“There was quite a bit of current in the swim there, moving from left to right, you could see that through the buoys. The swim was very fast taken out by some of the local Singapore guys, so I just tried to find some legs and I just managed to make it around,” he added.

 

“I moved into the lead on the second lap of the bike, I overtook Aaron Kiss, he was cycling really well. But I believe that both Tim and Arnaud put some very good numbers into me on the bike and so I had to make sure I was quickly out of T2 as I was very aware of people breathing down my neck.”

 

“Arnaud had an absolutely flying first lap of the run, so he caught me probably 2k in, and then we stayed together for a bit, he even offered me a drink which was fantastic!”

 

“So we stayed together until the half way point and then just after that I pulled away and neither Arnaud or Tim could keep up, so I just extended that lead throughout the second lap. I was just really happy that given the strength of the competition that I was able to hold and extend that lead over them.”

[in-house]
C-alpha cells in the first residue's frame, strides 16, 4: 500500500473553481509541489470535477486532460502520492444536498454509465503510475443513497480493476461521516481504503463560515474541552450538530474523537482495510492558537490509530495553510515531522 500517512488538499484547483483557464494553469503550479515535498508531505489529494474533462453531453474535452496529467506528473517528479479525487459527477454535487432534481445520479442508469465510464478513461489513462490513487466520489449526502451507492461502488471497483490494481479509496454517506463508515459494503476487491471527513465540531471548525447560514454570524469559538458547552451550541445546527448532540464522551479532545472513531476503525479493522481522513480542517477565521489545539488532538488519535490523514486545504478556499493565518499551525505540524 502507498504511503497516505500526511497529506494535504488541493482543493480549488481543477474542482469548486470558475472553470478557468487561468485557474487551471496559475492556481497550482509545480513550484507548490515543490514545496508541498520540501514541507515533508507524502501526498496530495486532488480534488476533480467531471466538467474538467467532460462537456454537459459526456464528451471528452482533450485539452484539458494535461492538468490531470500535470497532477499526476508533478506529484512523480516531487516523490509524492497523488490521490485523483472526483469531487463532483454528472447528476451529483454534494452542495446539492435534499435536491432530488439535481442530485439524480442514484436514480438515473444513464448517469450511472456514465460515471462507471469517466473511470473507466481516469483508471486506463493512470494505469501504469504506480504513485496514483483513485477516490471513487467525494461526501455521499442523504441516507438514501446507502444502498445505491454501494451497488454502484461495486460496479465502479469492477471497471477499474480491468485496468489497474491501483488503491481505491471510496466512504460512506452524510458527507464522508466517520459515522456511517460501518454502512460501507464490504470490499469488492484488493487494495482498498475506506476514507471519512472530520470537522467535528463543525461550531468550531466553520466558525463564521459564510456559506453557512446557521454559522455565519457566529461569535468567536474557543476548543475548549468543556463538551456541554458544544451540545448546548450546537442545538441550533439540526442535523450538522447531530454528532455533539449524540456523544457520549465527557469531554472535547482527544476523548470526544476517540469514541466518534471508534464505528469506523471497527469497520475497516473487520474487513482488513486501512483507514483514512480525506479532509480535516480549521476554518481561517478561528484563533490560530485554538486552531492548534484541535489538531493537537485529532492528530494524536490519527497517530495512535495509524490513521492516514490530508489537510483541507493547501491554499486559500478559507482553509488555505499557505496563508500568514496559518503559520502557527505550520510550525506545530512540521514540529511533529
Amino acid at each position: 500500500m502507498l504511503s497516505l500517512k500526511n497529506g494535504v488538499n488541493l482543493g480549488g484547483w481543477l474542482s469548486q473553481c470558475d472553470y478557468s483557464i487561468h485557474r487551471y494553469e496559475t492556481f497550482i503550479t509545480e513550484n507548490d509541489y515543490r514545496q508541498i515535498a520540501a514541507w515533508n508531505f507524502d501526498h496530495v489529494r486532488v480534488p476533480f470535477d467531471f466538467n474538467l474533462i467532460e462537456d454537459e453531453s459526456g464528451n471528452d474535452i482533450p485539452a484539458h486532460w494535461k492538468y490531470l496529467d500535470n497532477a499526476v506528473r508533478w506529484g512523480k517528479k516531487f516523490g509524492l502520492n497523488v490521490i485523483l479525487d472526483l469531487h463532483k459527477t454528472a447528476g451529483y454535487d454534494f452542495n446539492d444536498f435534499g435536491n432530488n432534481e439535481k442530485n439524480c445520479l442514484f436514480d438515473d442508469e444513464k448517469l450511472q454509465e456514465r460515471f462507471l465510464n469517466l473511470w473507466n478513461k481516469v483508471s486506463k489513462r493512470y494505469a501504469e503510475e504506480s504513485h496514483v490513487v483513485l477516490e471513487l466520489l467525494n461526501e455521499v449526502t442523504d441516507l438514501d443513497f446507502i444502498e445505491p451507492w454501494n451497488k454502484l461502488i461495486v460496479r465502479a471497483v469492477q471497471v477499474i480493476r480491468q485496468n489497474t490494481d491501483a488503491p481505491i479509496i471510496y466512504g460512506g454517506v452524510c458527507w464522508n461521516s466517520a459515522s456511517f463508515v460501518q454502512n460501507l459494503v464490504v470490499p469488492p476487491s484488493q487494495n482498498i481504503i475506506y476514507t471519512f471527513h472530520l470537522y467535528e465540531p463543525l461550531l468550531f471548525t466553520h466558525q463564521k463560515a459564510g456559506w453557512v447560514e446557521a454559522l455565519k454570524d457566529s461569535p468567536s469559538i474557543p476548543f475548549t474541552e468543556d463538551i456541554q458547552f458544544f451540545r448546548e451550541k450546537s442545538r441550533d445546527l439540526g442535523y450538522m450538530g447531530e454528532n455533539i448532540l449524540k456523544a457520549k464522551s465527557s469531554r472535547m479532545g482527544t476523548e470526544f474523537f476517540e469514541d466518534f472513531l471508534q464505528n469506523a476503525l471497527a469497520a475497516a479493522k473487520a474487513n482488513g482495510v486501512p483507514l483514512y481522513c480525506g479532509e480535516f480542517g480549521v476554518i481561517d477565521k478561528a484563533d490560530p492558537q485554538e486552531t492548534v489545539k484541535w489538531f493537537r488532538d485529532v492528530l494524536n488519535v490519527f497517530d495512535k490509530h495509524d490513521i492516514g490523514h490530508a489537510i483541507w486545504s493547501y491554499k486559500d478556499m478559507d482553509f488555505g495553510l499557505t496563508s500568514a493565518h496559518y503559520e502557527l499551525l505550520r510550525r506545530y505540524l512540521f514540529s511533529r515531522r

Did O’Shea at any time think he could catch Zenker in the Champion of Champions battle?

 

No, I couldn’t catch Jennifer Zenker. She’s a quality athlete,” he said. “You know, with a 5 minute and 45 second advantage, it’s going to very hard to catch an athlete like that.”

 

 

While the elite athletes were swapping race stories, the rest of the huge contingent of athletes were either still on course or making final preparations; there were 32 different wave starts across all the events on the race card. Of the almost 2,000 competitors, some 20 percent were taking part in their first triathlon, while 52 nationalities and 68 schools were represented.